Cattle methane emission and pasture carbon dioxide balance of a grazed grassland
McGinn, S.M., Beauchemin, K.A., Coates, T., McGeough, E.J. (2014). Cattle methane emission and pasture carbon dioxide balance of a grazed grassland, 43(3), 820-828. http://dx.doi.org/10.2134/jeq2013.09.0371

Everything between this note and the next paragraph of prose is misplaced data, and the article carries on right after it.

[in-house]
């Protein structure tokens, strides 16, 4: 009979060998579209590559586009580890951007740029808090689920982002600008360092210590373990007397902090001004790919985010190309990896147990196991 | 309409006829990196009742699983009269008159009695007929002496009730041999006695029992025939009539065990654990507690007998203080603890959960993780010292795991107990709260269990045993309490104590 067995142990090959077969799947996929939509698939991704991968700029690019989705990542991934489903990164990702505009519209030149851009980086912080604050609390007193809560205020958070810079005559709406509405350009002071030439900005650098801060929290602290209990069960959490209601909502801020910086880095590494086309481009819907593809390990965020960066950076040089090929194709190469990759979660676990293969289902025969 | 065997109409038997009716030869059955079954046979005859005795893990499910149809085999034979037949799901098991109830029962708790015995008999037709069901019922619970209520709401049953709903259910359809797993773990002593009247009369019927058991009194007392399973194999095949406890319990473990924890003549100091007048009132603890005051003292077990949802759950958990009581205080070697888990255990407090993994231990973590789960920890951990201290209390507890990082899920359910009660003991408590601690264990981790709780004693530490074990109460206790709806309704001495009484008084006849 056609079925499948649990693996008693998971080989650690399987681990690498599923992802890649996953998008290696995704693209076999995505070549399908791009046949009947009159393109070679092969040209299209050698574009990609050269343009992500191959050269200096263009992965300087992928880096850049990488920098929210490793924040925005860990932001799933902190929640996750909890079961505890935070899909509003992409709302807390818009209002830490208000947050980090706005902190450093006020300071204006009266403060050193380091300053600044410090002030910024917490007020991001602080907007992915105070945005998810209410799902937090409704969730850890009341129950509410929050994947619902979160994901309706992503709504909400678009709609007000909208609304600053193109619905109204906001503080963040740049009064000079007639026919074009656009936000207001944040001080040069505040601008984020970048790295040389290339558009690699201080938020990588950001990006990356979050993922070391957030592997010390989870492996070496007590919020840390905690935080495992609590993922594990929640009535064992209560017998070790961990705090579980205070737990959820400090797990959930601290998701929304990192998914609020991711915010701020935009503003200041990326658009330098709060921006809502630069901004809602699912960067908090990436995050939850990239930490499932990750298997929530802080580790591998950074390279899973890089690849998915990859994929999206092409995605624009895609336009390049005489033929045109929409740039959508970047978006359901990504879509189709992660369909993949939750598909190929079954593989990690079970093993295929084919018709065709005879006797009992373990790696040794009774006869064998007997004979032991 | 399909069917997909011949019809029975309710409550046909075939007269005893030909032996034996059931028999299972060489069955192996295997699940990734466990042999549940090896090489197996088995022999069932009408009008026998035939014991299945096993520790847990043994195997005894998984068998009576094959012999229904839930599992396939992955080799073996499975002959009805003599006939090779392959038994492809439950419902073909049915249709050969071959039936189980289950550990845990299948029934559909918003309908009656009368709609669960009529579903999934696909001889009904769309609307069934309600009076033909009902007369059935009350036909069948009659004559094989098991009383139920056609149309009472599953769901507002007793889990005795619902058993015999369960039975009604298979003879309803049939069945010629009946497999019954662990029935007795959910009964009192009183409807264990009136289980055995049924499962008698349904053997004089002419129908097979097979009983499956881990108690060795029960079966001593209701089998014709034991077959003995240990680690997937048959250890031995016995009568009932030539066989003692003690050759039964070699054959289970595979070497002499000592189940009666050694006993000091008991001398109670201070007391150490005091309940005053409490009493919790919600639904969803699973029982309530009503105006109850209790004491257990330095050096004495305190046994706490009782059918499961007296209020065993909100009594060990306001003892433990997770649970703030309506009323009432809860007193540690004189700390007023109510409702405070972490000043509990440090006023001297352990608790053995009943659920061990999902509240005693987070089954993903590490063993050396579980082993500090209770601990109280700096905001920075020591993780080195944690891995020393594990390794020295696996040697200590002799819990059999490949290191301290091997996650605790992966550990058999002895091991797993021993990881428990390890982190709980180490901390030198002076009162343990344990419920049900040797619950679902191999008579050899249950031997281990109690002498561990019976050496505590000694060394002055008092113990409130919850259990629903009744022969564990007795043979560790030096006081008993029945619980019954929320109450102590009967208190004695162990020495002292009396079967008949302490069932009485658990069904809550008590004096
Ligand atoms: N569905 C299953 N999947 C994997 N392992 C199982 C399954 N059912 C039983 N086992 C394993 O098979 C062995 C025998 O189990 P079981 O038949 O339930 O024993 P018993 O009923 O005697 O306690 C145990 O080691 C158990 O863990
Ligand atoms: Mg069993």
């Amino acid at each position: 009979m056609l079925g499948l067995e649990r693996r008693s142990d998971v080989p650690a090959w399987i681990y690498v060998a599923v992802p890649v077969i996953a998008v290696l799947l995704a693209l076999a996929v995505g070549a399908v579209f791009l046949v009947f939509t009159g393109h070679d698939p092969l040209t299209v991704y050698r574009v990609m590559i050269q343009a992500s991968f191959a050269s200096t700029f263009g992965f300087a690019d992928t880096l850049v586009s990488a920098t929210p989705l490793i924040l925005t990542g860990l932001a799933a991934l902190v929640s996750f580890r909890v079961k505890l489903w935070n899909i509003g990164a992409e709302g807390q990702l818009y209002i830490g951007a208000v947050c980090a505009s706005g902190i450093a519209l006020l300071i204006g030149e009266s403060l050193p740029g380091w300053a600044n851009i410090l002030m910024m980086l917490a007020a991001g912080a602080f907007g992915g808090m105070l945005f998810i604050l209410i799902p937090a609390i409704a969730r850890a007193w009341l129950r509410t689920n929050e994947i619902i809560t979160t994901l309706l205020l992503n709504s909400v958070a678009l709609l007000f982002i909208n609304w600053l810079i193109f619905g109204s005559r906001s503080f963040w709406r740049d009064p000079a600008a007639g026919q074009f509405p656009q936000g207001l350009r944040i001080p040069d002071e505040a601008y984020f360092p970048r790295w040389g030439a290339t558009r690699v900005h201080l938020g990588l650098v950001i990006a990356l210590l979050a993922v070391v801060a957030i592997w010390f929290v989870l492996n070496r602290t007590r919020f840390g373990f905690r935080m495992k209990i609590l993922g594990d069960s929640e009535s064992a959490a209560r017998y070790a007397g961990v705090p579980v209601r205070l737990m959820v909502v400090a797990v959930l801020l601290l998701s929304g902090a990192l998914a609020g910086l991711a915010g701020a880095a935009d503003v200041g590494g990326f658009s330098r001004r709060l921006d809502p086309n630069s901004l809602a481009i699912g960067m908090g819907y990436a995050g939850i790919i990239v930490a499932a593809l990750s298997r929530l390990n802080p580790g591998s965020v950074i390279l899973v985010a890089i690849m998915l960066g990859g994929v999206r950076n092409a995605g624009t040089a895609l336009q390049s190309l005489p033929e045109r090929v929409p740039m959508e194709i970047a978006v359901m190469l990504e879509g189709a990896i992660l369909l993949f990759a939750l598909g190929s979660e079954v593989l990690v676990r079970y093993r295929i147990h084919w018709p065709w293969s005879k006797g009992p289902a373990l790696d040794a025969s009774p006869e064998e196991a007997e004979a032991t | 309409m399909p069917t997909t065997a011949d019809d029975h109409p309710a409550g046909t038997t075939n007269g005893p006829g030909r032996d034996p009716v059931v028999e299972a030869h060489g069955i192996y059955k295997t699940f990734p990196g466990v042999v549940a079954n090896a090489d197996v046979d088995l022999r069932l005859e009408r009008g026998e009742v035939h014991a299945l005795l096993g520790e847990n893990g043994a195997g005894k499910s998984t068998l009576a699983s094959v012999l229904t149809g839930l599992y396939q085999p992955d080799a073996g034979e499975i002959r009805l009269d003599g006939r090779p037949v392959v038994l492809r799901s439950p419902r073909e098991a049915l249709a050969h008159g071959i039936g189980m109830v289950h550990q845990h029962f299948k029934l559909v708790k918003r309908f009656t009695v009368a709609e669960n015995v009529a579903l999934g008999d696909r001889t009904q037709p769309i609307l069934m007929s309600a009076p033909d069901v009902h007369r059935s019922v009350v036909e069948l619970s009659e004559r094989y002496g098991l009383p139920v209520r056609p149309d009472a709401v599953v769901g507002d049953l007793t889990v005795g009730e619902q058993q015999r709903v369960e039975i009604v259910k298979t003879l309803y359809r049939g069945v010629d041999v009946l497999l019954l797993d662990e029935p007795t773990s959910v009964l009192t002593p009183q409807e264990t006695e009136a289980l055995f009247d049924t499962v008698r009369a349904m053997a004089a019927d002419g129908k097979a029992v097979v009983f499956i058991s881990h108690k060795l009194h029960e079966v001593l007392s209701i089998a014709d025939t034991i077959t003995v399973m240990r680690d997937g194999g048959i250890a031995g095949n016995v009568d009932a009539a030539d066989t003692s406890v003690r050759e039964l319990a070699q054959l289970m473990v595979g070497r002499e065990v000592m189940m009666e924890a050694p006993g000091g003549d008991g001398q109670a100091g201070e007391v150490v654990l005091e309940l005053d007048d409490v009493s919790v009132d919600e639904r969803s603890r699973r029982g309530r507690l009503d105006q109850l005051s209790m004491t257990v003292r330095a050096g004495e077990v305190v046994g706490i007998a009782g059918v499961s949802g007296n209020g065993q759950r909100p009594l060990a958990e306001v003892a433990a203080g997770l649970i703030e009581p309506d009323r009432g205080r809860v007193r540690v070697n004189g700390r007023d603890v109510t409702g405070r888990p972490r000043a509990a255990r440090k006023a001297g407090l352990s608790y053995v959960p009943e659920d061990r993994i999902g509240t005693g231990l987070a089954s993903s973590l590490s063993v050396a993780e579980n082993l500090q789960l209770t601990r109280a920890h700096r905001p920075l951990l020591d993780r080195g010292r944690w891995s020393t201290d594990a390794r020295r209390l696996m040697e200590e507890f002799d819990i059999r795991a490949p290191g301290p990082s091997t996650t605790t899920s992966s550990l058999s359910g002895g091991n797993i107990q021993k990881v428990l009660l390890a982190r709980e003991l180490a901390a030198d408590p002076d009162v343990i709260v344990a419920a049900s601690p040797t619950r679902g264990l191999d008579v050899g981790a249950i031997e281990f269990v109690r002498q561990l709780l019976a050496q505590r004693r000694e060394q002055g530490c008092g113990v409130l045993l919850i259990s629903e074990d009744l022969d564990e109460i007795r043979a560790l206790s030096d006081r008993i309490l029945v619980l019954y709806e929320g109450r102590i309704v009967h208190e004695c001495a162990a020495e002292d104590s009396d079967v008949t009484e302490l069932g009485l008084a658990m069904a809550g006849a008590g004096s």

Grasslands constitute a major land use globally and are a potential sink of atmospheric carbon dioxide (CO2). They are also an important habitat for wildlife and a source of feed that supports ruminant livestock production. However, the presence of ruminants grazing these grasslands is also a source of methane (CH4) that contributes to buildup of greenhouse gases in the atmosphere. Our study measured enteric CH4 from 40 confined heifers in 1-ha paddocks using a dispersion model and CO2 exchange from an adjacent grassland site using a micrometeorological technique. The study was conducted at a mixed prairie grassland located in southern Alberta, Canada. The mean (standard error) CH4 emission was 189 (± 6) g animal-1 d-1 over four campaigns (over a 3-yr period). The daily averaged CO2 exchange from the grassland peaked at +2.2 g m-2 h-1 (sink) in early July and declined to negative values (source) in mid-August. Annually, the grazed grassland was either a net sink for carbon (C) at +40 kg C ha-1 or a small source at -7 kg C ha-1 depending on a cattle stocking density of 0.1 or 0.2 animals ha-1, respectively. However, in basing the exchange on CO2 equivalence (CO2_eq), both stocking densities resulted in the grazed grassland being a source of greenhouse gas of -9 or -338 kg CO2_eq ha-1 y-1. This study illustrates the need to consider the cattle CH4 emissions and the stocking density when evaluating the environmental sustainability of grazed grasslands.
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